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Access and benefit sharing under the Nagoya protocol—quo vadis? Six Latin American case studies assessing opportunities and risk


Heinrich, Michael; Scotti, Francesca; Andrade-Cetto, Adolfo; Berger-Gonzalez, Monica; Echeverría, Javier; Friso, Fabio; Garcia-Cardona, Felipe; Hesketh, Alan; Hitziger, Martin; Maake, Caroline; Politi, Matteo; Spadafora, Carmenza; Spadafora, Rita (2020). Access and benefit sharing under the Nagoya protocol—quo vadis? Six Latin American case studies assessing opportunities and risk. Frontiers in Pharmacology, 11:765.

Abstract

Background: Global challenges related to access and benefit sharing (ABS) of biological resources have become a key concern in the area of research on herbal medicines, ethnopharmacology, drug discovery, and the development of other high value products for which Intellectual Property protection can be secured. While the Convention on Biological Diversity (CBD, Rio 1992) has been recognized as a huge step forward, the implementation of the Nagoya Protocol (NP) and of new forms of collaboration often remain unresolved, especially in the context of “the fair and equitable sharing of benefits arising from the utilization of genetic resources” (Convention on Biological Diversity, 2011). The vision and the specific implementation of this international treaty vary from country to country, which poses additional challenges.
Aims: Using a case study approach, in this analysis we aim at understanding the specific opportunities and challenges for implementing international collaborations regarding ABS in six Latin American countries—Chile, Colombia, Guatemala, México, Panama, and Peru. Based on that analysis, we provide recommendations for the path ahead regarding international collaborations under ABS agreements in ethnopharmacological research.
Results and Discussions: The implementation of the NP varies in the six countries; and while they are all rich in biodiversity, access and benefit sharing mechanisms differ considerably. There is a need to engage in a consultation process with stakeholders, but this has often come to a halt. Institutional infrastructures to implement national policies are weak, and the level of knowledge about the NP and the CBD within countries remains limited.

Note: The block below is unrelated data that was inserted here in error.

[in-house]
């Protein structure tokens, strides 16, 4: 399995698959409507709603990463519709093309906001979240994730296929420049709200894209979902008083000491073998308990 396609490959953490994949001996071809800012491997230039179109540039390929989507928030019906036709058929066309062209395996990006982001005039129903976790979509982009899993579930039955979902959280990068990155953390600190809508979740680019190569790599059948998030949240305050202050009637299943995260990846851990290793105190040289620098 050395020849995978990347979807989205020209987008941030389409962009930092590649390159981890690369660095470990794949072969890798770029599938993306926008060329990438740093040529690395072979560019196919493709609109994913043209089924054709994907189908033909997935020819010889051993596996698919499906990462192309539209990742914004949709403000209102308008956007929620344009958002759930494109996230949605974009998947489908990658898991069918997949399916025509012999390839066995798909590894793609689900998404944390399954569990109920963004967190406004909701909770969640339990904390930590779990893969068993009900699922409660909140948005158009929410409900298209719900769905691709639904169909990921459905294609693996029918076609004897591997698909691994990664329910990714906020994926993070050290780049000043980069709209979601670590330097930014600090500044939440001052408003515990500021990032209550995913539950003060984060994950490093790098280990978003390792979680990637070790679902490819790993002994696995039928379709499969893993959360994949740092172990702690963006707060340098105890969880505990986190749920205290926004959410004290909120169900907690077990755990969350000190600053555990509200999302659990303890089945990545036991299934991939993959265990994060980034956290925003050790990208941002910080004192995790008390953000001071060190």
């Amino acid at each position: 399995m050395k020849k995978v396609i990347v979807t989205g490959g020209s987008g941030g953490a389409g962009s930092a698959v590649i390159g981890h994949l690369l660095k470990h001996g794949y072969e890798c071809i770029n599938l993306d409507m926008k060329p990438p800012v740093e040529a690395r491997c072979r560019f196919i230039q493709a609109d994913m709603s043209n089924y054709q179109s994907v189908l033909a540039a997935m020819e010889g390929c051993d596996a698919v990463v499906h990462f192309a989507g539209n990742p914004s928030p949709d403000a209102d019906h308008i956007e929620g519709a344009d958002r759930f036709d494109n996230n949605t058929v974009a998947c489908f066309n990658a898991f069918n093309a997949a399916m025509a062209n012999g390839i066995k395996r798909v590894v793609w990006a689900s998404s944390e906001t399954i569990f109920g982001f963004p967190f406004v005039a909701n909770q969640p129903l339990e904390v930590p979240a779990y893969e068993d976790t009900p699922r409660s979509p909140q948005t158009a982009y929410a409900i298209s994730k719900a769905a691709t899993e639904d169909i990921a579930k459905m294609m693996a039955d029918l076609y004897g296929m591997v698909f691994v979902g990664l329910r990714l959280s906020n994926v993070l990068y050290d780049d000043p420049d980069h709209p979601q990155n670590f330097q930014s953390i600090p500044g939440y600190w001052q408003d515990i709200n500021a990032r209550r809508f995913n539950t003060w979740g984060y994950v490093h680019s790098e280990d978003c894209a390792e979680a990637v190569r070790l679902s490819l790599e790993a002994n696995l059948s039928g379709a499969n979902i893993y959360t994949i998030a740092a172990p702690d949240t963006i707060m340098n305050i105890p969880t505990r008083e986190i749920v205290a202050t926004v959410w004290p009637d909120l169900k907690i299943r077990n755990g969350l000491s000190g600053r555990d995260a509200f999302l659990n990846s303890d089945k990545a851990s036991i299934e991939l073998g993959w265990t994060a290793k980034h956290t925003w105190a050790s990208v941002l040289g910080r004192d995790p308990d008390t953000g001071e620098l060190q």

Conclusions: Different policies in the six countries result in very diverse strategies and opportunities relating to the equitable use of biodiversity. A long-term strategy is required to facilitate a better understanding of the treaties and the resulting opportunities for a fairer development and implementation of transparent national polices, which currently differ in the six countries. So far, the benefits envisioned by the CBD and the NP remain unfulfilled for all stakeholders involved including local communities.

Abstract

Background: Global challenges related to access and benefit sharing (ABS) of biological resources have become a key concern in the area of research on herbal medicines, ethnopharmacology, drug discovery, and the development of other high value products for which Intellectual Property protection can be secured. While the Convention on Biological Diversity (CBD, Rio 1992) has been recognized as a huge step forward, the implementation of the Nagoya Protocol (NP) and of new forms of collaboration often remain unresolved, especially in the context of “the fair and equitable sharing of benefits arising from the utilization of genetic resources” (Convention on Biological Diversity, 2011). The vision and the specific implementation of this international treaty vary from country to country, which poses additional challenges.
Aims: Using a case study approach, in this analysis we aim at understanding the specific opportunities and challenges for implementing international collaborations regarding ABS in six Latin American countries—Chile, Colombia, Guatemala, México, Panama, and Peru. Based on that analysis, we provide recommendations for the path ahead regarding international collaborations under ABS agreements in ethnopharmacological research.
Results and Discussions: The implementation of the NP varies in the six countries; and while they are all rich in biodiversity, access and benefit sharing mechanisms differ considerably. There is a need to engage in a consultation process with stakeholders, but this has often come to a halt. Institutional infrastructures to implement national policies are weak, and the level of knowledge about the NP and the CBD within countries remains limited.
Conclusions: Different policies in the six countries result in very diverse strategies and opportunities relating to the equitable use of biodiversity. A long-term strategy is required to facilitate a better understanding of the treaties and the resulting opportunities for a fairer development and implementation of transparent national polices, which currently differ in the six countries. So far, the benefits envisioned by the CBD and the NP remain unfulfilled for all stakeholders involved including local communities.

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Item Type:Journal Article, refereed, original work
Communities & Collections:04 Faculty of Medicine > Institute of Anatomy
05 Vetsuisse Faculty > Chair in Veterinary Epidemiology
Dewey Decimal Classification:570 Life sciences; biology
610 Medicine & health
Scopus Subject Areas:Life Sciences > Pharmacology
Health Sciences > Pharmacology (medical)
Uncontrolled Keywords:Pharmacology (medical), Pharmacology
Language:English
Date:8 June 2020
Deposited On:08 Jul 2020 14:39
Last Modified:01 Aug 2020 18:51
Publisher:Frontiers Research Foundation
ISSN:1663-9812
OA Status:Gold
Free access at:PubMed ID. An embargo period may apply.
Publisher DOI:https://doi.org/10.3389/fphar.2020.00765
PubMed ID:32581783

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